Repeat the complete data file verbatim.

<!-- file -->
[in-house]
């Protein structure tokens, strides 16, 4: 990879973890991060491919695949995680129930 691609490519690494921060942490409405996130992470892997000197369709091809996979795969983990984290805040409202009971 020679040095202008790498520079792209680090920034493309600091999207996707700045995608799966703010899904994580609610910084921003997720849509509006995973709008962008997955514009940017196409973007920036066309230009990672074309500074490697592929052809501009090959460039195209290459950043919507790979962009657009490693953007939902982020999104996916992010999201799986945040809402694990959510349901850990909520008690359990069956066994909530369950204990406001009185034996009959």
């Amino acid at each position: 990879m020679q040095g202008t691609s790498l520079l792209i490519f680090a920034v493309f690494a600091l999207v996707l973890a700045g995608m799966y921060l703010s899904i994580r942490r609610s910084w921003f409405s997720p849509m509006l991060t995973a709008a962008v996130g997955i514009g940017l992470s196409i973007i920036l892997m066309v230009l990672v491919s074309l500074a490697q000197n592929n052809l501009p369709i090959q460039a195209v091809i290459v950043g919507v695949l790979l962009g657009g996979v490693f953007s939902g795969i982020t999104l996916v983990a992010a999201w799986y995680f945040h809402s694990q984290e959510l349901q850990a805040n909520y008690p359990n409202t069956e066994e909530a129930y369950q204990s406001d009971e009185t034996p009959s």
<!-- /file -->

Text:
[in-house]
């Protein structure tokens, strides 16, 4: 990879973890991060491919695949995680129930 691609490519690494921060942490409405996130992470892997000197369709091809996979795969983990984290805040409202009971 020679040095202008790498520079792209680090920034493309600091999207996707700045995608799966703010899904994580609610910084921003997720849509509006995973709008962008997955514009940017196409973007920036066309230009990672074309500074490697592929052809501009090959460039195209290459950043919507790979962009657009490693953007939902982020999104996916992010999201799986945040809402694990959510349901850990909520008690359990069956066994909530369950204990406001009185034996009959």
């Amino acid at each position: 990879m020679q040095g202008t691609s790498l520079l792209i490519f680090a920034v493309f690494a600091l999207v996707l973890a700045g995608m799966y921060l703010s899904i994580r942490r609610s910084w921003f409405s997720p849509m509006l991060t995973a709008a962008v996130g997955i514009g940017l992470s196409i973007i920036l892997m066309v230009l990672v491919s074309l500074a490697q000197n592929n052809l501009p369709i090959q460039a195209v091809i290459v950043g919507v695949l790979l962009g657009g996979v490693f953007s939902g795969i982020t999104l996916v983990a992010a999201w799986y995680f945040h809402s694990q984290e959510l349901q850990a805040n909520y008690p359990n409202t069956e066994e909530a129930y369950q204990s406001d009971e009185t034996p009959s």